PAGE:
IN THEIR three years as a band, Triathalon has grown from Savannah’s surf-pop teen dream to one of the most fascinating, genre-bending bands the Southeast circuit has encountered.
Currently on tour in anticipation of their second LP, Nothing Bothers Me, Adam Intrator, Hunter Jayne, Chad Chilton, and touring band members Ryan Gilliam (Fare the Gap) and Lucas Carpenter are heading back down South for a release party at Hang Fire with Crazy Bag Lady, Jeff Zagers, and Culture Vulture.
Nothing Bothers Me was recorded by longtime Triathalon friend Lucas Carpenter. Over the course of the summer, the record was tracked individually, starting with drums, in various Savannah houses.
Former bassist Alex Previty, who recorded the band’s debut LP Lo-Tide, recommended Carpenter for the job.
“It came together very naturally,” says drummer Chilton. “He’s a good friend, easy to hang out with and work with if we wanted to change anything.”
“The funniest part is that there was no bass,” Intrator explains. “There were bass parts Alex wrote when he was still here; others were written without Alex. He recorded everything in San Francisco and sent it back to us.”
The real pleasant surprise on Nothing Bothers Me comes in the form of Hunter Jayne’s keyboard additions.
“I think, for all of us, our taste has changed since we were making the first record,” Jayne observes. “So the whole idea of this record was to make it just as much a keyboard record as a guitar record. We’ve been trying to put it in for a while now—now we’re on the same page, as a band, to make those new sounds.”
“We all want it to be weird, and it’s never really clicked as much as it has with the keys,” says Intrator. “The keyboard adds this extra sketchiness that you can’t get out of another instrument.”
The concept of “sketchiness” is crucial in Triathalon, and listening back through their discography, you can hear tunes giving into that slowly over time, with Nothing Bothers Me as the pinnacle. Tones swell, guitar splashes waver askew and float unsettled, notes hit that aren’t quite right.
“‘Chill Out’ is a good example of what we’re trying to do on the record,” offers Jayne.
Leading with a droning bass and just-off-enough guitars, it’s a wonder David Lynch doesn’t snap “Chill Out” up to soundtrack that mythical Twin Peaks reboot. The mix of unsettling, almost other-dimensional sounds against the groove of the song’s progression and Intrator’s wistful croons of “I’ve been dreaming of you” is completely captivating.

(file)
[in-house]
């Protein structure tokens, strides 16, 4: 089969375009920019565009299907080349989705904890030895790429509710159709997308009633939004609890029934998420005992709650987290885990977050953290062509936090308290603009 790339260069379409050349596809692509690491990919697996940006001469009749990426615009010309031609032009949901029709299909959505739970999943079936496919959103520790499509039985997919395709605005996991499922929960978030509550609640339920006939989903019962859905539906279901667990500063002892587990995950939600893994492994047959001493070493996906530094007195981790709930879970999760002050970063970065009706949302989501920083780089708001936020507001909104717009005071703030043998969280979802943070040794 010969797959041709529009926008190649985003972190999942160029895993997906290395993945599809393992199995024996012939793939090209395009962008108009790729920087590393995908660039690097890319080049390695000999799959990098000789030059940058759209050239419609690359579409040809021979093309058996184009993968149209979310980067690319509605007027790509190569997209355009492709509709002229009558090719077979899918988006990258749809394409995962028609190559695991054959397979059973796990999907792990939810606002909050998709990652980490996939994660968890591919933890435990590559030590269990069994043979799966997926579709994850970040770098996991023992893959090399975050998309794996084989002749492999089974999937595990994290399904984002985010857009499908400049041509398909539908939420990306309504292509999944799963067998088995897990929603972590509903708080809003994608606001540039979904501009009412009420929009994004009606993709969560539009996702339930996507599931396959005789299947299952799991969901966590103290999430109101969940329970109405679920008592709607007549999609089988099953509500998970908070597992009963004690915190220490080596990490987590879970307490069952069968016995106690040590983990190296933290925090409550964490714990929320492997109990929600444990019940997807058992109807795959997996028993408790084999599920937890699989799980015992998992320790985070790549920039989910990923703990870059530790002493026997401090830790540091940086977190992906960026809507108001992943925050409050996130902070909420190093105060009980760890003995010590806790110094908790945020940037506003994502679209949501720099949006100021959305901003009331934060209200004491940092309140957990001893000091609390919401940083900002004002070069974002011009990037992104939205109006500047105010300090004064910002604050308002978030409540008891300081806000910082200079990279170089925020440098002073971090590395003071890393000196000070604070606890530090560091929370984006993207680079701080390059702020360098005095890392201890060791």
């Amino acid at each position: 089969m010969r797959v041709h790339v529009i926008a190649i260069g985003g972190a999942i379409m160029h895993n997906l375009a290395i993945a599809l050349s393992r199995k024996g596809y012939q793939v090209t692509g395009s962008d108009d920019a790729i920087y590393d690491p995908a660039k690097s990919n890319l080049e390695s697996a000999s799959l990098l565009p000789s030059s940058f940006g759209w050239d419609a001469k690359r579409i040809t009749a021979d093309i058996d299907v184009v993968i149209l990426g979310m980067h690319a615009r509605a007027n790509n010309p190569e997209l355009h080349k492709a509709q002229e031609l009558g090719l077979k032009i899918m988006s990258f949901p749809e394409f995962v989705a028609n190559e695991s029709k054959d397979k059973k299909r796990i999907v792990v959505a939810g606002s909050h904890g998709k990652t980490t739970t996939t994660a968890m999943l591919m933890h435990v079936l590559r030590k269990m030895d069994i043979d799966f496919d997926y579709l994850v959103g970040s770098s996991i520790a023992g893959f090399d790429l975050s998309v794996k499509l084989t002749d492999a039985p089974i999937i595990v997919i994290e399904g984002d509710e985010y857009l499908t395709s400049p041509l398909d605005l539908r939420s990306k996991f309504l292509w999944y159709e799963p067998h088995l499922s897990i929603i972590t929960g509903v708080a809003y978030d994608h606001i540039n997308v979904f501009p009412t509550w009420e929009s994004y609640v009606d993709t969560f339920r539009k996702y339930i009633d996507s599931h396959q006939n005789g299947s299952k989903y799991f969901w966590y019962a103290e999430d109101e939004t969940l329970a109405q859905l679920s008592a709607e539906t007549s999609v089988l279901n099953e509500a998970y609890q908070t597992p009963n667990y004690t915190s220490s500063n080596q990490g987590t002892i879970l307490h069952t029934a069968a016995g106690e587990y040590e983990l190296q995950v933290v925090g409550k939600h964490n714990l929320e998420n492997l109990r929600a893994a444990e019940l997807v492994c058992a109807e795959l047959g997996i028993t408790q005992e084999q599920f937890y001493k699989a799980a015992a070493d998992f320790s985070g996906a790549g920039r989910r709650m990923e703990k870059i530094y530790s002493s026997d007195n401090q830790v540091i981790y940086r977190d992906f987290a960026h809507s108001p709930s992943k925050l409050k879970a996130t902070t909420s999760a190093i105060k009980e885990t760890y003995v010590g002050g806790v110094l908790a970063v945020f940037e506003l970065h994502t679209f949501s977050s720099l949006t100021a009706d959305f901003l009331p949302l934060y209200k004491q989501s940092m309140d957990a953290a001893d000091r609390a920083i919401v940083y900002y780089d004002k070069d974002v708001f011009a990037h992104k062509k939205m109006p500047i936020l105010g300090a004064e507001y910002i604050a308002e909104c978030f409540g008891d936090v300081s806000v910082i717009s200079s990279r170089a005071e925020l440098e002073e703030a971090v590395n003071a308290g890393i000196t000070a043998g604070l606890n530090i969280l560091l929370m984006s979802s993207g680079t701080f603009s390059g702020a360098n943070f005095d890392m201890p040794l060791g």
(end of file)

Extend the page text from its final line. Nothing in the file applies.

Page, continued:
“It’s a pop song, but it’s kind of sketchy and deconstructed from standard pop structure,” Jayne elaborates. “We had no idea what it’s like adding different sounds, trying to branch out and explore dimensions of music and use those, while at the same time trying to mess with them and still have pop sensibilities.”
“The three of us, we’ve been playing since 2012,” he says. “It’s evolved over time; the Relationchips stuff is straightforward, driving, surf-pop stuff, kind of garagey. I think we got more patient and desired different things out of the music we were making; it was very gradual.”
“We’ve been trying to make a record like this for a really long time,” says Intrator. “And now we’re really excited to dive into stuff we’ve been getting into and older influences, too. We want to keep going even stronger.”
While early Triathalon had distinctive Motown influences, the band has eased into more soulful, ‘90s R&B-inflected stylings over the years as their personal music tastes have shifted.
Exploring solo projects has enriched their playing as a band, as well; Jayne splits his time between Triathalon and his garage duo Wet Socks, and Intrator’s been gigging as Hawaiin Boi, a soulful solo project involving a loop pedal, guitar, and reverb-heavy mic.
“[Hawaiin Boi] influenced what we ended up doing together in coming up with new ideas for Triathalon,” says Jayne.
“That was a way to get ideas,” Intrator says of the project. “A loop pedal is a great way to get ideas out and try new stuff.”
The solo pursuit’s produced some material for future Triathalon releases as well—but for now, the band is excited to release Nothing Bothers Me, plan their spring tour, and get back to Savannah.
“We’re just excited about it,” says Intrator of the album release party. “It’s cool to come home and play. Jeff Zagers will be playing, who played on our album, Crazy Bag Lady’s going to rip it up, Culture Vulture, everyone loves that band—it’ll be a good show.”